For lessons learned from disappointment and grief, I am grateful.

Almighty God – when bad things happen, we want quick answers from you. But seldom, do quick answers come. We question, “Why,” when maybe the more helpful question is, “Who?” Who will journey with us through these challenging days? Why, You will, Lord God. Thank you for this gift. Amen.

Blessings –

Dianne

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Gratitude Day 113 – Milk

Thurs., Sept. 6, 2018

1 John 3:18 – Children, you show love for others by truly helping them, and not merely by talking about it.

A whole bunch of boxes arrived on our porch this week. Later, Hubby Rick asked me “what got dumped on the porch. Did they hit the right house?”

Yes, they hit the right house. And yes, I shared with you a couple days earlier that they would be delivered to our house.

“What is it?”

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Why, it’s milk!

This is the first week of school for our school district. On Friday, we will resume putting together our Blessings food bags for some of the students. These are bags with at least 8 items, most often more, for kids to take home so they have some food for the weekend. Students who might not otherwise have enough food for the weekend.

A typical week food bag has this: 2 breakfast items (think pop tart, oatmeal, small box of cereal or fruit bar); 2 meal items (like easy mac, canned pasta, soup, ramen noodles, tuna and mayo); and at least 4 snack items but often more (examples are filled crackers, granola bar, fruit snacks, can of veggies, pudding, applesauce, Rice Krispy bars, popcorn and my favorite stackable Ritz crackers and individual serving of peanut butter.)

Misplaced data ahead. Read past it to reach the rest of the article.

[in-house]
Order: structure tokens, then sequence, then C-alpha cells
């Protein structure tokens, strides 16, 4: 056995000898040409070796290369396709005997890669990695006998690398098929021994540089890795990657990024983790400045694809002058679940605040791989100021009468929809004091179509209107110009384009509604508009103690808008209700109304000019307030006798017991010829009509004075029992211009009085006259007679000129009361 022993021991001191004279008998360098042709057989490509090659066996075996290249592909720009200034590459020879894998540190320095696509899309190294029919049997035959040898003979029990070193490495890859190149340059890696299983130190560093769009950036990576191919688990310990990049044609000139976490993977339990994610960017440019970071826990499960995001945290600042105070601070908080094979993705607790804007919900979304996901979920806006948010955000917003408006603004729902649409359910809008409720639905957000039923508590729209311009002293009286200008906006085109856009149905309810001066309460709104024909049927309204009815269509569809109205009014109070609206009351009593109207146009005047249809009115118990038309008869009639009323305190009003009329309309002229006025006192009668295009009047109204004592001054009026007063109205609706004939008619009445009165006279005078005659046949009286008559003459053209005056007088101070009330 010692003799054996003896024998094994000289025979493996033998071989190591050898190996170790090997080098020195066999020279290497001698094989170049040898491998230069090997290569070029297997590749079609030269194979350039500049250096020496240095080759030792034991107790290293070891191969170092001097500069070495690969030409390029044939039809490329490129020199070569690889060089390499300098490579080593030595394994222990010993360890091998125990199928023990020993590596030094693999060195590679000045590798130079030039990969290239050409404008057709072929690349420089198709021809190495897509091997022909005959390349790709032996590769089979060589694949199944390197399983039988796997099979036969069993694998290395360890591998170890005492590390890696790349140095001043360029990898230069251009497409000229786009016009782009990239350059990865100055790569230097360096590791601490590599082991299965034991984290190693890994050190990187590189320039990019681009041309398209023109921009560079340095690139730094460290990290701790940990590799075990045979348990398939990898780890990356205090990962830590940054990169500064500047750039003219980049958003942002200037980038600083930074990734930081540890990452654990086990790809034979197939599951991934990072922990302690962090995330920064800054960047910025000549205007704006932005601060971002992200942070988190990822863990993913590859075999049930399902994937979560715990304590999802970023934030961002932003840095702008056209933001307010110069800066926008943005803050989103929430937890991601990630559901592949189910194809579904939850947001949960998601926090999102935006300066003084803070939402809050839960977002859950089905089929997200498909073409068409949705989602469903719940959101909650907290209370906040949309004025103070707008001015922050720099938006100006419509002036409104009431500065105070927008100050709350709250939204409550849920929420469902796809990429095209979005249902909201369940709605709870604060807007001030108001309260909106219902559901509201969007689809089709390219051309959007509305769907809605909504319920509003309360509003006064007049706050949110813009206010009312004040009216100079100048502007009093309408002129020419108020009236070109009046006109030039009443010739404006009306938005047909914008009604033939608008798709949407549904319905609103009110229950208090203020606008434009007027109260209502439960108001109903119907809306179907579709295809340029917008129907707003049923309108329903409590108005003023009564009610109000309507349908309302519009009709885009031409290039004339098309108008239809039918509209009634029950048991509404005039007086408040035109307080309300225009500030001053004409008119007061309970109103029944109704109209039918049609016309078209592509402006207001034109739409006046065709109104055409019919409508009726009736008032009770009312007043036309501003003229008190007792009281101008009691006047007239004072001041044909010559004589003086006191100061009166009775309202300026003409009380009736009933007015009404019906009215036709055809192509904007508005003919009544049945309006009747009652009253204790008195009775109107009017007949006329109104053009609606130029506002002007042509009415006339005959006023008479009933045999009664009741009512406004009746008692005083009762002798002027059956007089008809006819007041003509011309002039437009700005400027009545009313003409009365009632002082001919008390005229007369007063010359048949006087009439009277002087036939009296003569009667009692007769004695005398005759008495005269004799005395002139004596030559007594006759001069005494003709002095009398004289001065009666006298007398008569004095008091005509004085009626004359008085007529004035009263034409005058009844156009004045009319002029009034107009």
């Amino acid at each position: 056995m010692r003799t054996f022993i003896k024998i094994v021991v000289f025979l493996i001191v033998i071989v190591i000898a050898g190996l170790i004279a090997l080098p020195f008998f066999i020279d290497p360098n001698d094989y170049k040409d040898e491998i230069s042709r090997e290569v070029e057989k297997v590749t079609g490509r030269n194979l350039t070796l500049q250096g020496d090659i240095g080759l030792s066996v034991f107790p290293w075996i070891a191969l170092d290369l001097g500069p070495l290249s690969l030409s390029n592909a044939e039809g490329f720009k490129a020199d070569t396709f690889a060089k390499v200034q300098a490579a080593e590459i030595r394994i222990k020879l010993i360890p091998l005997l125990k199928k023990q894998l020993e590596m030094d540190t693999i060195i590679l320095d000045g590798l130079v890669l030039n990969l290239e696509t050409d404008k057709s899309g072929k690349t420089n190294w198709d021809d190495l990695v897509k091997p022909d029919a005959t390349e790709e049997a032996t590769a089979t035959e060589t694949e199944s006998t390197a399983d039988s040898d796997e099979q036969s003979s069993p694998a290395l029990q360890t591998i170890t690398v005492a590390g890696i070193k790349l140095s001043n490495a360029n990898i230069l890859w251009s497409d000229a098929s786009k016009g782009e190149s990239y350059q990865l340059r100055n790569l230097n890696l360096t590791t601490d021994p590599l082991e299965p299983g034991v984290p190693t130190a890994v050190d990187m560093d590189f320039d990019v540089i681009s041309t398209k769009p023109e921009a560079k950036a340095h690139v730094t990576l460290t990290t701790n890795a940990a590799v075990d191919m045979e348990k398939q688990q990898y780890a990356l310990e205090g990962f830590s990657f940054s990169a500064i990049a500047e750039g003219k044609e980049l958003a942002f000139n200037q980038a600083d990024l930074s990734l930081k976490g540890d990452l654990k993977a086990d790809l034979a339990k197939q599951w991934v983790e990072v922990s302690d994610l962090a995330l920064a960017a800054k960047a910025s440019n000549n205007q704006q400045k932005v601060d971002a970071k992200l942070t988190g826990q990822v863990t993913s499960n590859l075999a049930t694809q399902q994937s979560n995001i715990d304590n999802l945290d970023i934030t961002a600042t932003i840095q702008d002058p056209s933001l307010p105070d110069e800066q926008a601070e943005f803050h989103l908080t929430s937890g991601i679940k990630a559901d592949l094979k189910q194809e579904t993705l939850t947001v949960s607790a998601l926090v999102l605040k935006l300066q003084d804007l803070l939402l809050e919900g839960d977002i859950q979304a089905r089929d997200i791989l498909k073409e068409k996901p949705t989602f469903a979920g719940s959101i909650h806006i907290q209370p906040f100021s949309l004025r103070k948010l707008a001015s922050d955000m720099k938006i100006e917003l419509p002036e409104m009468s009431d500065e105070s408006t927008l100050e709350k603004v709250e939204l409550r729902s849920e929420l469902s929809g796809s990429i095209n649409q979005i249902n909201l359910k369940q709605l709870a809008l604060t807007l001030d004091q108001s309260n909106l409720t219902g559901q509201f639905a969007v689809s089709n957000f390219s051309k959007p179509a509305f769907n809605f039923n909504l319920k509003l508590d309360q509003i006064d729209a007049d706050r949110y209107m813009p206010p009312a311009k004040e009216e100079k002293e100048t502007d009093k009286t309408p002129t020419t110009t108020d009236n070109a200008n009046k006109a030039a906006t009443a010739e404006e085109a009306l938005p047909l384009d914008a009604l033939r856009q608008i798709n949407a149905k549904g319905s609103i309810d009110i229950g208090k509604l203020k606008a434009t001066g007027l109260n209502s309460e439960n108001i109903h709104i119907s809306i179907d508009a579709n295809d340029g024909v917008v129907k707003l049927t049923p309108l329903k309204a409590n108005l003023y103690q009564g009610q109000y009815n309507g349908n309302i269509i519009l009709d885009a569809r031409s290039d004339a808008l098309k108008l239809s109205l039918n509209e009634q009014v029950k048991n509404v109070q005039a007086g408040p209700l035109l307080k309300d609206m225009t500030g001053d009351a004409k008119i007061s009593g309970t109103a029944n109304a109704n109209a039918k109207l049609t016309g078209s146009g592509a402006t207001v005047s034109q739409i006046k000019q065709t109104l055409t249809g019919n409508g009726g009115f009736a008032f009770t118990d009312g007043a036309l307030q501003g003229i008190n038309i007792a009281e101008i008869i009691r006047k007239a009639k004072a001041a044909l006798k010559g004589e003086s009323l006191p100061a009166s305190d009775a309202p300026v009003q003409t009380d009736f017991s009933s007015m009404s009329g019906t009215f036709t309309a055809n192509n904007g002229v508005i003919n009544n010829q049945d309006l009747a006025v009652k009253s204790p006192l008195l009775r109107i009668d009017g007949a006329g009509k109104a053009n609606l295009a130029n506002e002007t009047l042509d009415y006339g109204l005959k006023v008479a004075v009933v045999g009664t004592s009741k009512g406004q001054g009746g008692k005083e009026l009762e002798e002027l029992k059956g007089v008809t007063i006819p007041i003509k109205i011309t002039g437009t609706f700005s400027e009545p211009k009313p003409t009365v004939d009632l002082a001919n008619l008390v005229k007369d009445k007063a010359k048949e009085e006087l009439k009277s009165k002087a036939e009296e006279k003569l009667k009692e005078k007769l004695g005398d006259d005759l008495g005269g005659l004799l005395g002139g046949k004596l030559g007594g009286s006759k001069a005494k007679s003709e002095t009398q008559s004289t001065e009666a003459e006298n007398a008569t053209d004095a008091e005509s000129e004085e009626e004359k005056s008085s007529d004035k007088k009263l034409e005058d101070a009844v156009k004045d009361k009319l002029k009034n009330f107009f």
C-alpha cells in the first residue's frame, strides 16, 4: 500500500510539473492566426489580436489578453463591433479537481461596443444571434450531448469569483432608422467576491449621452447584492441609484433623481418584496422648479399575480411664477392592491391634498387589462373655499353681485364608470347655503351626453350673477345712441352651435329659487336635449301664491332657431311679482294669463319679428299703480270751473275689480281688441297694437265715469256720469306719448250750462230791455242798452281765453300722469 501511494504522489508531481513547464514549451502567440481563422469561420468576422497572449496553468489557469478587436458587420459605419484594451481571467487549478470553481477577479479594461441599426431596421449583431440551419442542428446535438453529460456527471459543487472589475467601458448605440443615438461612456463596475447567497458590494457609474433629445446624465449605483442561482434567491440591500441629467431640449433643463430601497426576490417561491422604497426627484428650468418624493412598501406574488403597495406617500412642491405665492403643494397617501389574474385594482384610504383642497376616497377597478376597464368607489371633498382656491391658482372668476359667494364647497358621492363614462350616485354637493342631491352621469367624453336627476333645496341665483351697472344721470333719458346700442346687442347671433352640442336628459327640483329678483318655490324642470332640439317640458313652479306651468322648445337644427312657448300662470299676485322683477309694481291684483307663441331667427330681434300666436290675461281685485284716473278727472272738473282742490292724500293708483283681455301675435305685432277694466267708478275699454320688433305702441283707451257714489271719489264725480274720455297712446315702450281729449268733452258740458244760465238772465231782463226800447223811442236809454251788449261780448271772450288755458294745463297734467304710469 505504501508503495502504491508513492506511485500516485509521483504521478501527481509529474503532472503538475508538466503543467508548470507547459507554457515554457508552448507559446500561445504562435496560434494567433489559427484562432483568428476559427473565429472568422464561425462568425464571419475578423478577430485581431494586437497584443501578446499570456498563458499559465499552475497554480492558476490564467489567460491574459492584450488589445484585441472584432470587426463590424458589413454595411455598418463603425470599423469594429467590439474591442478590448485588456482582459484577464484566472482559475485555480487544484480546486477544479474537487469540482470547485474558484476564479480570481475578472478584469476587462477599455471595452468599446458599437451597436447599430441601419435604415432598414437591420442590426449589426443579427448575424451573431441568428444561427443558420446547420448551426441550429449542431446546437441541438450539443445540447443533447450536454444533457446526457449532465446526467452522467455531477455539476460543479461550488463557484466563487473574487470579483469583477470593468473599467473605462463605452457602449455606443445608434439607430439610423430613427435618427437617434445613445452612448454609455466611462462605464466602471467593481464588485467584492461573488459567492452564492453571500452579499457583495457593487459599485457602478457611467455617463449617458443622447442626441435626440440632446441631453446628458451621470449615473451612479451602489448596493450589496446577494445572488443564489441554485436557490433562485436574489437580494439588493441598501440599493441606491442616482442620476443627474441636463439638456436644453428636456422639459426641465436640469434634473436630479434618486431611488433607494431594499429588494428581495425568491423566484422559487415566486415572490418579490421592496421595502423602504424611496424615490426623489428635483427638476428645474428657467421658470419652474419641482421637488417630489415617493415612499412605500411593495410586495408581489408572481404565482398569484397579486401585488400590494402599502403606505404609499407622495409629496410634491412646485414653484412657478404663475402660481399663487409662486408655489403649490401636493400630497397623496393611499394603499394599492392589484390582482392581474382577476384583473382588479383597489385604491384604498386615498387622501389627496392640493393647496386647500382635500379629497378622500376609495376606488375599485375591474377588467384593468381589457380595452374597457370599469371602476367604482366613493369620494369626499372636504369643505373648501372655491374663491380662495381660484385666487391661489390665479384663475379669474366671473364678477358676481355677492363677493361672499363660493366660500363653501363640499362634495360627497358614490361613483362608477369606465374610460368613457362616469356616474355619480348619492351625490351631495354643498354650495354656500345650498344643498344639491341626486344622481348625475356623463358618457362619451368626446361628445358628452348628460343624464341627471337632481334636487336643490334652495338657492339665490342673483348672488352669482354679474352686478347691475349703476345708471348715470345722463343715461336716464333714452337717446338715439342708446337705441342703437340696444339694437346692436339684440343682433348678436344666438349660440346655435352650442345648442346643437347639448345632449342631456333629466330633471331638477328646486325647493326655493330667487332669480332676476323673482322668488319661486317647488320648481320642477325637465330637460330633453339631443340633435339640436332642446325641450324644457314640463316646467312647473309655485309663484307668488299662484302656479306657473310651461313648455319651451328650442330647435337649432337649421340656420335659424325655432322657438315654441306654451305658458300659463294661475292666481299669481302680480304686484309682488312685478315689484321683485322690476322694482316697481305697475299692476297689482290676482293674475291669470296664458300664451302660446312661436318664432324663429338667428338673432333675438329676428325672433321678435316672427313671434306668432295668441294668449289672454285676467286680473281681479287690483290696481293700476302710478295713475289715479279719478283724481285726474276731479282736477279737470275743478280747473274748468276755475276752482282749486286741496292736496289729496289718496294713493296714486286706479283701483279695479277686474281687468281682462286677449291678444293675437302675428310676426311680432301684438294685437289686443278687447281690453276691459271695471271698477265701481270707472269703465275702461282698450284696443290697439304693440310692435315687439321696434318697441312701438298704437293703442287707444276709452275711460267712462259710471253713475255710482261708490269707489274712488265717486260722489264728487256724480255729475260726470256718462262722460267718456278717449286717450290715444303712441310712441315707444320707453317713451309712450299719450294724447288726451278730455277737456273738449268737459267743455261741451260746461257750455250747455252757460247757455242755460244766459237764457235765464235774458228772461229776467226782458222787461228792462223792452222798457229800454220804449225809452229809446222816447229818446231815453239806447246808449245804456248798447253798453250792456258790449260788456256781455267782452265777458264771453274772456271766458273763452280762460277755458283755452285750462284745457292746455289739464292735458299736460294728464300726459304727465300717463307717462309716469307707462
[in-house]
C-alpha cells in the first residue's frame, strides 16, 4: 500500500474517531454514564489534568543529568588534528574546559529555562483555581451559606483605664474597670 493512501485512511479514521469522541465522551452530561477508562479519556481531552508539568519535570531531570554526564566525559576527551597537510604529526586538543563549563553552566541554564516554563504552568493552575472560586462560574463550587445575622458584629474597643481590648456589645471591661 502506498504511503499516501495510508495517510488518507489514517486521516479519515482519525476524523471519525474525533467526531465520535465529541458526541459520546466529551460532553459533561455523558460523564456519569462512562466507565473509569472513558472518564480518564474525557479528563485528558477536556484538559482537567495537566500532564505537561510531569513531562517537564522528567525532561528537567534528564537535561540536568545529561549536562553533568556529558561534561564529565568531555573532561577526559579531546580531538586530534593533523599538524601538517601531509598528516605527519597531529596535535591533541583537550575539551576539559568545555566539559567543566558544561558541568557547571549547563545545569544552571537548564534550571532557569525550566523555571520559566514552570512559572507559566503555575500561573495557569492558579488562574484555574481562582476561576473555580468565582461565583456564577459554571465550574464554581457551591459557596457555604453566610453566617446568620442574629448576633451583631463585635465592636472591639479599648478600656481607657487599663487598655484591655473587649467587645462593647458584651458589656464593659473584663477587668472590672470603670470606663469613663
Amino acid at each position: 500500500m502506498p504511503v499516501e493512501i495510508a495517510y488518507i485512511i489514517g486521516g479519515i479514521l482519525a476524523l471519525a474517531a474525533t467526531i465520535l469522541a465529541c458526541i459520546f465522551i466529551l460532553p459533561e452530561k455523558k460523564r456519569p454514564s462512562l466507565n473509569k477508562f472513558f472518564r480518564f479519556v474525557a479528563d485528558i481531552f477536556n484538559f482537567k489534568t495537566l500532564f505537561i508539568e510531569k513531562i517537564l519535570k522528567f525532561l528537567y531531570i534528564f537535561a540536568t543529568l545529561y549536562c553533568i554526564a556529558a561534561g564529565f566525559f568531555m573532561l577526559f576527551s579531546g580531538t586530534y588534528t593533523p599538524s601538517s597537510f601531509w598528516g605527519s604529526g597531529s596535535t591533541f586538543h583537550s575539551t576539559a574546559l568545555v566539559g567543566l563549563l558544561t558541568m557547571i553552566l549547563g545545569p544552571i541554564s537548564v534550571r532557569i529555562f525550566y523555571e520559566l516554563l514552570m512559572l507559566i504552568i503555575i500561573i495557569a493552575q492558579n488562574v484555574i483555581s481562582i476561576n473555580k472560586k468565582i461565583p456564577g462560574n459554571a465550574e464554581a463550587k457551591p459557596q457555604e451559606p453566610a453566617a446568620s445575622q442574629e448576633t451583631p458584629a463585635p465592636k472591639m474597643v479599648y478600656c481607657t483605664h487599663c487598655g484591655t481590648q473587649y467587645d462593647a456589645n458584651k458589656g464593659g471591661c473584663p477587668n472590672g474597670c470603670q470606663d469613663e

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We know it’s not enough food for the weekend but it’s a start.

Why do we hand out these food bags? Statistics show that students who do not have to worry about food attend school more consistently, do better in class, score higher on standardized testing and have less behavior situations. My thought is: let’s give students what they need to help move them towards achieving their goals!

This will be the third year a group of volunteers in our community have organized the weekend food bags. Time and time again we hear positive comments. Students feel they are “contributing” to their family rather than being a burden; how this IS the food a student has for the weekend; Friday is food bag day! This is exactly why I am involved in our Blessings program.